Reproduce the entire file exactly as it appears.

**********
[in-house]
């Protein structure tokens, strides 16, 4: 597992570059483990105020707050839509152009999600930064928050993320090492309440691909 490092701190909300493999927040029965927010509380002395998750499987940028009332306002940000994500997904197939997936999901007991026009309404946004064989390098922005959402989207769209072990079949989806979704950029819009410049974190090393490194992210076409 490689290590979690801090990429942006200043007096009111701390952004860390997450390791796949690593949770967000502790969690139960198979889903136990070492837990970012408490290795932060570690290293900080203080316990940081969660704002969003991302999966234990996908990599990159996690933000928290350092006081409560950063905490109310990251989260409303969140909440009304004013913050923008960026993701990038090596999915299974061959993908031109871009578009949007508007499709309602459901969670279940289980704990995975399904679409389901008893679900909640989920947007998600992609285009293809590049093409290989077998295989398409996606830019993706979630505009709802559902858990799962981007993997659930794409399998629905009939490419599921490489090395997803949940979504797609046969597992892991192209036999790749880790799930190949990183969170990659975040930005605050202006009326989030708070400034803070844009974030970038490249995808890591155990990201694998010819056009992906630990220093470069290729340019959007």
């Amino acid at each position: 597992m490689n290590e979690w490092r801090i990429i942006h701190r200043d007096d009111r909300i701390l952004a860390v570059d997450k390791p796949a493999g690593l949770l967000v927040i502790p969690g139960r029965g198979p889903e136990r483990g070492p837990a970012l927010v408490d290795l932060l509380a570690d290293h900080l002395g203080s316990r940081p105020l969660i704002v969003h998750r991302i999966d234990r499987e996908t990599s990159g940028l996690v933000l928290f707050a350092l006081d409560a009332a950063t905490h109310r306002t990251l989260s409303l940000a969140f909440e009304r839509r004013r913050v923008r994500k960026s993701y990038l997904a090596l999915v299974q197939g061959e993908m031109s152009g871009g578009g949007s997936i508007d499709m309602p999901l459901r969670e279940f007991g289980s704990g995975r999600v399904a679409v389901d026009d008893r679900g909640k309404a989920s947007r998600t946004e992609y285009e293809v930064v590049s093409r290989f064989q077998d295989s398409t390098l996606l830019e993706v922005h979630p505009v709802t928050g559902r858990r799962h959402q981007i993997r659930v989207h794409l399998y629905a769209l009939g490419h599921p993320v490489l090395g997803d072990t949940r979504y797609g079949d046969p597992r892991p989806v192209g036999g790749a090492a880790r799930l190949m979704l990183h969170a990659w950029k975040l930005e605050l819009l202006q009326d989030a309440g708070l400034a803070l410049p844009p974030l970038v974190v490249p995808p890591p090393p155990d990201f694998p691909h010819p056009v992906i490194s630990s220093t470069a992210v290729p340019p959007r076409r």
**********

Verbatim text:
[in-house]
């Protein structure tokens, strides 16, 4: 597992570059483990105020707050839509152009999600930064928050993320090492309440691909 490092701190909300493999927040029965927010509380002395998750499987940028009332306002940000994500997904197939997936999901007991026009309404946004064989390098922005959402989207769209072990079949989806979704950029819009410049974190090393490194992210076409 490689290590979690801090990429942006200043007096009111701390952004860390997450390791796949690593949770967000502790969690139960198979889903136990070492837990970012408490290795932060570690290293900080203080316990940081969660704002969003991302999966234990996908990599990159996690933000928290350092006081409560950063905490109310990251989260409303969140909440009304004013913050923008960026993701990038090596999915299974061959993908031109871009578009949007508007499709309602459901969670279940289980704990995975399904679409389901008893679900909640989920947007998600992609285009293809590049093409290989077998295989398409996606830019993706979630505009709802559902858990799962981007993997659930794409399998629905009939490419599921490489090395997803949940979504797609046969597992892991192209036999790749880790799930190949990183969170990659975040930005605050202006009326989030708070400034803070844009974030970038490249995808890591155990990201694998010819056009992906630990220093470069290729340019959007």
């Amino acid at each position: 597992m490689n290590e979690w490092r801090i990429i942006h701190r200043d007096d009111r909300i701390l952004a860390v570059d997450k390791p796949a493999g690593l949770l967000v927040i502790p969690g139960r029965g198979p889903e136990r483990g070492p837990a970012l927010v408490d290795l932060l509380a570690d290293h900080l002395g203080s316990r940081p105020l969660i704002v969003h998750r991302i999966d234990r499987e996908t990599s990159g940028l996690v933000l928290f707050a350092l006081d409560a009332a950063t905490h109310r306002t990251l989260s409303l940000a969140f909440e009304r839509r004013r913050v923008r994500k960026s993701y990038l997904a090596l999915v299974q197939g061959e993908m031109s152009g871009g578009g949007s997936i508007d499709m309602p999901l459901r969670e279940f007991g289980s704990g995975r999600v399904a679409v389901d026009d008893r679900g909640k309404a989920s947007r998600t946004e992609y285009e293809v930064v590049s093409r290989f064989q077998d295989s398409t390098l996606l830019e993706v922005h979630p505009v709802t928050g559902r858990r799962h959402q981007i993997r659930v989207h794409l399998y629905a769209l009939g490419h599921p993320v490489l090395g997803d072990t949940r979504y797609g079949d046969p597992r892991p989806v192209g036999g790749a090492a880790r799930l190949m979704l990183h969170a990659w950029k975040l930005e605050l819009l202006q009326d989030a309440g708070l400034a803070l410049p844009p974030l970038v974190v490249p995808p890591p090393p155990d990201f694998p691909h010819p056009v992906i490194s630990s220093t470069a992210v290729p340019p959007r076409r």